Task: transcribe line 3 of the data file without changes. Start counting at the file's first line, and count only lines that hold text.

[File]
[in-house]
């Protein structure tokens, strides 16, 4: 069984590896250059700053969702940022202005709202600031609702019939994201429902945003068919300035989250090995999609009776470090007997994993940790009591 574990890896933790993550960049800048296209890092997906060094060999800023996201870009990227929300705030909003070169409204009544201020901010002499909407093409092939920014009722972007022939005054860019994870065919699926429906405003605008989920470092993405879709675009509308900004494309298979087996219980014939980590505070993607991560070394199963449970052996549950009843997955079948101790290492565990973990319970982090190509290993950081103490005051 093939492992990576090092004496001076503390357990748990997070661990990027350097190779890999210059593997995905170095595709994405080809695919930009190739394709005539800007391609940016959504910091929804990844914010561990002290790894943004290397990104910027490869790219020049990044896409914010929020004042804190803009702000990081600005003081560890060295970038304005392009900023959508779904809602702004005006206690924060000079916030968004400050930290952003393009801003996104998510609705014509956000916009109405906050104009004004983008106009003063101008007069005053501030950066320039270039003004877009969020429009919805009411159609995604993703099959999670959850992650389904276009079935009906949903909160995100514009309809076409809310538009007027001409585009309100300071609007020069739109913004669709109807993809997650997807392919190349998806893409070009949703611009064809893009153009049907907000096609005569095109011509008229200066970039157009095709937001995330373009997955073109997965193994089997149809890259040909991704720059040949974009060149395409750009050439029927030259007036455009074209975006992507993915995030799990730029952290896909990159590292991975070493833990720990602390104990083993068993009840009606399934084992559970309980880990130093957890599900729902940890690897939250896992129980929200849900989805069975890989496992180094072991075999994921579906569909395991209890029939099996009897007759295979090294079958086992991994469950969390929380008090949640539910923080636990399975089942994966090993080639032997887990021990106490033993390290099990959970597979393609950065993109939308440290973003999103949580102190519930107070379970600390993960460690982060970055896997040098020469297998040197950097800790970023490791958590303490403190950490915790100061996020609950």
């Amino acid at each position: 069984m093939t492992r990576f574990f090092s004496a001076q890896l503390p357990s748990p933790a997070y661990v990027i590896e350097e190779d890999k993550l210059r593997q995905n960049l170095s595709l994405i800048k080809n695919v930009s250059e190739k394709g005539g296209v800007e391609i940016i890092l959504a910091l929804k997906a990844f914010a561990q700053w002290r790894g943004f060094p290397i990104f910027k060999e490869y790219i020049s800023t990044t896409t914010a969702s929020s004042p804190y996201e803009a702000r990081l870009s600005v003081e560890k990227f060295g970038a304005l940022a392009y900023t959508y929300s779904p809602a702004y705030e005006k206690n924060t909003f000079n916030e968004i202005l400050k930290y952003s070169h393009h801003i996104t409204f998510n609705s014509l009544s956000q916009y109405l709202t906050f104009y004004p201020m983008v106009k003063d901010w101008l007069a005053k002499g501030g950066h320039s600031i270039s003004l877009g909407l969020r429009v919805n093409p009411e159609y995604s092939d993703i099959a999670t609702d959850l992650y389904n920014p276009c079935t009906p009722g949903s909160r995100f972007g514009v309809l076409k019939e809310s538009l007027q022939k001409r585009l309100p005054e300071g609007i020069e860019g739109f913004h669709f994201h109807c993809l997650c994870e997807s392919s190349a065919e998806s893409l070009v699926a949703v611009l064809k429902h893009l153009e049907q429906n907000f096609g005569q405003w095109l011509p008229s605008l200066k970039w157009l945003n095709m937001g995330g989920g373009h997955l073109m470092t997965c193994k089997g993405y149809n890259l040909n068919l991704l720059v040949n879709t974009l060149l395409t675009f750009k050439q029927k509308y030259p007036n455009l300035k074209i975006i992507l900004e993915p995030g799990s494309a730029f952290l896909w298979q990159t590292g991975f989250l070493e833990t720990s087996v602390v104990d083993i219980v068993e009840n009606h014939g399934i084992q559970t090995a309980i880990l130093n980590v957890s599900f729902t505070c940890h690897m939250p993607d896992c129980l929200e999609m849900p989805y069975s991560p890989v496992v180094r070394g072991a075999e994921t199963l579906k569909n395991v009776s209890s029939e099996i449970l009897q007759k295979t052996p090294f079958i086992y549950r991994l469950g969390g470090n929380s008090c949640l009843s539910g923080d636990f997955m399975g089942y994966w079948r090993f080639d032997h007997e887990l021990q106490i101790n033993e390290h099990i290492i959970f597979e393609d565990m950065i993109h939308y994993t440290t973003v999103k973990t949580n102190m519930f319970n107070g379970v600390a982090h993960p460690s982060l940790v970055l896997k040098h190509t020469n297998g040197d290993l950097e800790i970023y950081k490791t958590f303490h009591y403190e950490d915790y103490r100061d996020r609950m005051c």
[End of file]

């Amino acid at each position: 069984m093939t492992r990576f574990f090092s004496a001076q890896l503390p357990s748990p933790a997070y661990v990027i590896e350097e190779d890999k993550l210059r593997q995905n960049l170095s595709l994405i800048k080809n695919v930009s250059e190739k394709g005539g296209v800007e391609i940016i890092l959504a910091l929804k997906a990844f914010a561990q700053w002290r790894g943004f060094p290397i990104f910027k060999e490869y790219i020049s800023t990044t896409t914010a969702s929020s004042p804190y996201e803009a702000r990081l870009s600005v003081e560890k990227f060295g970038a304005l940022a392009y900023t959508y929300s779904p809602a702004y705030e005006k206690n924060t909003f000079n916030e968004i202005l400050k930290y952003s070169h393009h801003i996104t409204f998510n609705s014509l009544s956000q916009y109405l709202t906050f104009y004004p201020m983008v106009k003063d901010w101008l007069a005053k002499g501030g950066h320039s600031i270039s003004l877009g909407l969020r429009v919805n093409p009411e159609y995604s092939d993703i099959a999670t609702d959850l992650y389904n920014p276009c079935t009906p009722g949903s909160r995100f972007g514009v309809l076409k019939e809310s538009l007027q022939k001409r585009l309100p005054e300071g609007i020069e860019g739109f913004h669709f994201h109807c993809l997650c994870e997807s392919s190349a065919e998806s893409l070009v699926a949703v611009l064809k429902h893009l153009e049907q429906n907000f096609g005569q405003w095109l011509p008229s605008l200066k970039w157009l945003n095709m937001g995330g989920g373009h997955l073109m470092t997965c193994k089997g993405y149809n890259l040909n068919l991704l720059v040949n879709t974009l060149l395409t675009f750009k050439q029927k509308y030259p007036n455009l300035k074209i975006i992507l900004e993915p995030g799990s494309a730029f952290l896909w298979q990159t590292g991975f989250l070493e833990t720990s087996v602390v104990d083993i219980v068993e009840n009606h014939g399934i084992q559970t090995a309980i880990l130093n980590v957890s599900f729902t505070c940890h690897m939250p993607d896992c129980l929200e999609m849900p989805y069975s991560p890989v496992v180094r070394g072991a075999e994921t199963l579906k569909n395991v009776s209890s029939e099996i449970l009897q007759k295979t052996p090294f079958i086992y549950r991994l469950g969390g470090n929380s008090c949640l009843s539910g923080d636990f997955m399975g089942y994966w079948r090993f080639d032997h007997e887990l021990q106490i101790n033993e390290h099990i290492i959970f597979e393609d565990m950065i993109h939308y994993t440290t973003v999103k973990t949580n102190m519930f319970n107070g379970v600390a982090h993960p460690s982060l940790v970055l896997k040098h190509t020469n297998g040197d290993l950097e800790i970023y950081k490791t958590f303490h009591y403190e950490d915790y103490r100061d996020r609950m005051c």